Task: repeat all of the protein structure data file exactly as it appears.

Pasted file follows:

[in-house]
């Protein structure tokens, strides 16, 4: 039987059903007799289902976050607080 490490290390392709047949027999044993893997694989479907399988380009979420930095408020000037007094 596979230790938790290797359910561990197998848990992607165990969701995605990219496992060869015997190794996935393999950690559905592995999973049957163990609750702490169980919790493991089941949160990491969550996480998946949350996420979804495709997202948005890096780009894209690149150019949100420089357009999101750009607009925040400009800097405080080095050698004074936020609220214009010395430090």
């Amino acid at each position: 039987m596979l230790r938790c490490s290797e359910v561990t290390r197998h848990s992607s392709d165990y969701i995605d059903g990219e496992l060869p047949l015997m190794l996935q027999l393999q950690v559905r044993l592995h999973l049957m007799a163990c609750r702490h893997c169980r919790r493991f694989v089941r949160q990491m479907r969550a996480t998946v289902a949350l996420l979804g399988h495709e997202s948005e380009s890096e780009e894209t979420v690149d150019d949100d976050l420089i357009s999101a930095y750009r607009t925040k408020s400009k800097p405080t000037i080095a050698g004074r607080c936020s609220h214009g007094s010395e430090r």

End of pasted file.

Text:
[in-house]
């Protein structure tokens, strides 16, 4: 039987059903007799289902976050607080 490490290390392709047949027999044993893997694989479907399988380009979420930095408020000037007094 596979230790938790290797359910561990197998848990992607165990969701995605990219496992060869015997190794996935393999950690559905592995999973049957163990609750702490169980919790493991089941949160990491969550996480998946949350996420979804495709997202948005890096780009894209690149150019949100420089357009999101750009607009925040400009800097405080080095050698004074936020609220214009010395430090």
């Amino acid at each position: 039987m596979l230790r938790c490490s290797e359910v561990t290390r197998h848990s992607s392709d165990y969701i995605d059903g990219e496992l060869p047949l015997m190794l996935q027999l393999q950690v559905r044993l592995h999973l049957m007799a163990c609750r702490h893997c169980r919790r493991f694989v089941r949160q990491m479907r969550a996480t998946v289902a949350l996420l979804g399988h495709e997202s948005e380009s890096e780009e894209t979420v690149d150019d949100d976050l420089i357009s999101a930095y750009r607009t925040k408020s400009k800097p405080t000037i080095a050698g004074r607080c936020s609220h214009g007094s010395e430090r």